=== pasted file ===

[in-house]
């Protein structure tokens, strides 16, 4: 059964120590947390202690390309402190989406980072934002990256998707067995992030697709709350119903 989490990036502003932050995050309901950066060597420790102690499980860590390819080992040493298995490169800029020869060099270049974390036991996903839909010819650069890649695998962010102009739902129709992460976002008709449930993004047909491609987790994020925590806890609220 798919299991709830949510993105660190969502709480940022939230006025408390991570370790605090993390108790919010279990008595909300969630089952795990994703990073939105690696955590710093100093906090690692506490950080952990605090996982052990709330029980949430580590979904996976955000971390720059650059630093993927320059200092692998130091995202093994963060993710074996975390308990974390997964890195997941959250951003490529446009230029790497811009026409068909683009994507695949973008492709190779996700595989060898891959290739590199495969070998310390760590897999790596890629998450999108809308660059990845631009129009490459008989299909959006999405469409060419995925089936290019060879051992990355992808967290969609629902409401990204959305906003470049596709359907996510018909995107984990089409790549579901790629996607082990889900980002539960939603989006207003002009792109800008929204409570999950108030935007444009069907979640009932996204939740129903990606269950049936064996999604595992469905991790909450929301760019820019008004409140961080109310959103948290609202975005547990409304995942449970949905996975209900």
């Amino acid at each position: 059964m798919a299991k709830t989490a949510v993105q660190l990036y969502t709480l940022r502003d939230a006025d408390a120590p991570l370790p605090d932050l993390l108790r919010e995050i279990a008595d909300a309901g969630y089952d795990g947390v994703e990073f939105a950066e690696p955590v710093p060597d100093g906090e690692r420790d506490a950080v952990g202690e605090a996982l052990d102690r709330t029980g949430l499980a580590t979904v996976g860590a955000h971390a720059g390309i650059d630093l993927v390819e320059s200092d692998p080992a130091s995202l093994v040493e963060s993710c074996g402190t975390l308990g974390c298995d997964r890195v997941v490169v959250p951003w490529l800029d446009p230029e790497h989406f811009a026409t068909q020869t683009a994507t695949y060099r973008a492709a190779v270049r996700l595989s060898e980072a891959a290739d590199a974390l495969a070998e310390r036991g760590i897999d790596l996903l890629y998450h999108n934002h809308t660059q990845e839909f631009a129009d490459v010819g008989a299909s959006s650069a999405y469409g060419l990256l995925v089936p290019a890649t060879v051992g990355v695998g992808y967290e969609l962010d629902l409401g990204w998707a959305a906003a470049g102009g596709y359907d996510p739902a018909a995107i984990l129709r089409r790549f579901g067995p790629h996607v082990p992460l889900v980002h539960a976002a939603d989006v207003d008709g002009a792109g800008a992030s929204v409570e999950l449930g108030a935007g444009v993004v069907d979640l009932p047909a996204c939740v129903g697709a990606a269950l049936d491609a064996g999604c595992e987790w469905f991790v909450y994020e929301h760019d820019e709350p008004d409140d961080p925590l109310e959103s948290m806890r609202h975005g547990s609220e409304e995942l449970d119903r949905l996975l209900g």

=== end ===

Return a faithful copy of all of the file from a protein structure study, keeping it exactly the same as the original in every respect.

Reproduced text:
[in-house]
């Protein structure tokens, strides 16, 4: 059964120590947390202690390309402190989406980072934002990256998707067995992030697709709350119903 989490990036502003932050995050309901950066060597420790102690499980860590390819080992040493298995490169800029020869060099270049974390036991996903839909010819650069890649695998962010102009739902129709992460976002008709449930993004047909491609987790994020925590806890609220 798919299991709830949510993105660190969502709480940022939230006025408390991570370790605090993390108790919010279990008595909300969630089952795990994703990073939105690696955590710093100093906090690692506490950080952990605090996982052990709330029980949430580590979904996976955000971390720059650059630093993927320059200092692998130091995202093994963060993710074996975390308990974390997964890195997941959250951003490529446009230029790497811009026409068909683009994507695949973008492709190779996700595989060898891959290739590199495969070998310390760590897999790596890629998450999108809308660059990845631009129009490459008989299909959006999405469409060419995925089936290019060879051992990355992808967290969609629902409401990204959305906003470049596709359907996510018909995107984990089409790549579901790629996607082990889900980002539960939603989006207003002009792109800008929204409570999950108030935007444009069907979640009932996204939740129903990606269950049936064996999604595992469905991790909450929301760019820019008004409140961080109310959103948290609202975005547990409304995942449970949905996975209900």
């Amino acid at each position: 059964m798919a299991k709830t989490a949510v993105q660190l990036y969502t709480l940022r502003d939230a006025d408390a120590p991570l370790p605090d932050l993390l108790r919010e995050i279990a008595d909300a309901g969630y089952d795990g947390v994703e990073f939105a950066e690696p955590v710093p060597d100093g906090e690692r420790d506490a950080v952990g202690e605090a996982l052990d102690r709330t029980g949430l499980a580590t979904v996976g860590a955000h971390a720059g390309i650059d630093l993927v390819e320059s200092d692998p080992a130091s995202l093994v040493e963060s993710c074996g402190t975390l308990g974390c298995d997964r890195v997941v490169v959250p951003w490529l800029d446009p230029e790497h989406f811009a026409t068909q020869t683009a994507t695949y060099r973008a492709a190779v270049r996700l595989s060898e980072a891959a290739d590199a974390l495969a070998e310390r036991g760590i897999d790596l996903l890629y998450h999108n934002h809308t660059q990845e839909f631009a129009d490459v010819g008989a299909s959006s650069a999405y469409g060419l990256l995925v089936p290019a890649t060879v051992g990355v695998g992808y967290e969609l962010d629902l409401g990204w998707a959305a906003a470049g102009g596709y359907d996510p739902a018909a995107i984990l129709r089409r790549f579901g067995p790629h996607v082990p992460l889900v980002h539960a976002a939603d989006v207003d008709g002009a792109g800008a992030s929204v409570e999950l449930g108030a935007g444009v993004v069907d979640l009932p047909a996204c939740v129903g697709a990606a269950l049936d491609a064996g999604c595992e987790w469905f991790v909450y994020e929301h760019d820019e709350p008004d409140d961080p925590l109310e959103s948290m806890r609202h975005g547990s609220e409304e995942l449970d119903r949905l996975l209900g």